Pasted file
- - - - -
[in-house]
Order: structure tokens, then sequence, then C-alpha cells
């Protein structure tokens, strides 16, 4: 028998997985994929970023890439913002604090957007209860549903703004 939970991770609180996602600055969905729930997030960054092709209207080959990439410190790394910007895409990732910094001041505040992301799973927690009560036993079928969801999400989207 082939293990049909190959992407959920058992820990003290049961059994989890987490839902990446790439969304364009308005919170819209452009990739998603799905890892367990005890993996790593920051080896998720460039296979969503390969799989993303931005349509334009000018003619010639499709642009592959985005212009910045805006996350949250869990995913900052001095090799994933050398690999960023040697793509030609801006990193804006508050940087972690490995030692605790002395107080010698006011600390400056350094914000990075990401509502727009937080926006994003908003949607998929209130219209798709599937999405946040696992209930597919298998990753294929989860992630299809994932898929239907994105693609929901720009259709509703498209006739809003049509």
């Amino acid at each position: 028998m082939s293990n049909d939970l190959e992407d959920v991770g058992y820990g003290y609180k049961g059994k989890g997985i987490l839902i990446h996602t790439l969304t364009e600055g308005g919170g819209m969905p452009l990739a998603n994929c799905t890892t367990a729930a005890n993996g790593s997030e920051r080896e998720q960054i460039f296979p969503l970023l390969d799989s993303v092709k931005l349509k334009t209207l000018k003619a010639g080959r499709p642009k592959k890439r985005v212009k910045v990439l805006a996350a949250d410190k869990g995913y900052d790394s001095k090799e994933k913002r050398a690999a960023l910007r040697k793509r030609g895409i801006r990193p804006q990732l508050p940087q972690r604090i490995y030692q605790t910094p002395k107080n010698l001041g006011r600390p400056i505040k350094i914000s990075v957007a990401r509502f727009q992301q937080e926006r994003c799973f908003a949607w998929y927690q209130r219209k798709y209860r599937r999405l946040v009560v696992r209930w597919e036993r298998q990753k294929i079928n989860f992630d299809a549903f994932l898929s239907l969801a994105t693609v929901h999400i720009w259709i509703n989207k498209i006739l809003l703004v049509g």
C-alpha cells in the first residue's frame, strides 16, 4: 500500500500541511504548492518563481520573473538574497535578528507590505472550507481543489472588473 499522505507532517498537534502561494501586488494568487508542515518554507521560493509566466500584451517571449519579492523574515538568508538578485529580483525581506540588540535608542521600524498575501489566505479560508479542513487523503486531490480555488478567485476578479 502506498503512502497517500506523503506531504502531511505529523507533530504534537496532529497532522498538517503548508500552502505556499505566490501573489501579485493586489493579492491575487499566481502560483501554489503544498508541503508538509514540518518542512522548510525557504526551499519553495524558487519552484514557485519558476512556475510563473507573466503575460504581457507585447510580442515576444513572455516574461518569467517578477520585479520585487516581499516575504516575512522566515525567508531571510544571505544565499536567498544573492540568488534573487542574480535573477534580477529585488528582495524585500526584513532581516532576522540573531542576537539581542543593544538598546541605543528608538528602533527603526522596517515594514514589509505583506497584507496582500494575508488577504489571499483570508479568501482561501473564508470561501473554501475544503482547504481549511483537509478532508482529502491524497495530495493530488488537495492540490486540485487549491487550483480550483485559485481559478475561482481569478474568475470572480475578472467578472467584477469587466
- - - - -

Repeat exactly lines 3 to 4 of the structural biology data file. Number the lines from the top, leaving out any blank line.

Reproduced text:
């Protein structure tokens, strides 16, 4: 028998997985994929970023890439913002604090957007209860549903703004 939970991770609180996602600055969905729930997030960054092709209207080959990439410190790394910007895409990732910094001041505040992301799973927690009560036993079928969801999400989207 082939293990049909190959992407959920058992820990003290049961059994989890987490839902990446790439969304364009308005919170819209452009990739998603799905890892367990005890993996790593920051080896998720460039296979969503390969799989993303931005349509334009000018003619010639499709642009592959985005212009910045805006996350949250869990995913900052001095090799994933050398690999960023040697793509030609801006990193804006508050940087972690490995030692605790002395107080010698006011600390400056350094914000990075990401509502727009937080926006994003908003949607998929209130219209798709599937999405946040696992209930597919298998990753294929989860992630299809994932898929239907994105693609929901720009259709509703498209006739809003049509």
């Amino acid at each position: 028998m082939s293990n049909d939970l190959e992407d959920v991770g058992y820990g003290y609180k049961g059994k989890g997985i987490l839902i990446h996602t790439l969304t364009e600055g308005g919170g819209m969905p452009l990739a998603n994929c799905t890892t367990a729930a005890n993996g790593s997030e920051r080896e998720q960054i460039f296979p969503l970023l390969d799989s993303v092709k931005l349509k334009t209207l000018k003619a010639g080959r499709p642009k592959k890439r985005v212009k910045v990439l805006a996350a949250d410190k869990g995913y900052d790394s001095k090799e994933k913002r050398a690999a960023l910007r040697k793509r030609g895409i801006r990193p804006q990732l508050p940087q972690r604090i490995y030692q605790t910094p002395k107080n010698l001041g006011r600390p400056i505040k350094i914000s990075v957007a990401r509502f727009q992301q937080e926006r994003c799973f908003a949607w998929y927690q209130r219209k798709y209860r599937r999405l946040v009560v696992r209930w597919e036993r298998q990753k294929i079928n989860f992630d299809a549903f994932l898929s239907l969801a994105t693609v929901h999400i720009w259709i509703n989207k498209i006739l809003l703004v049509g």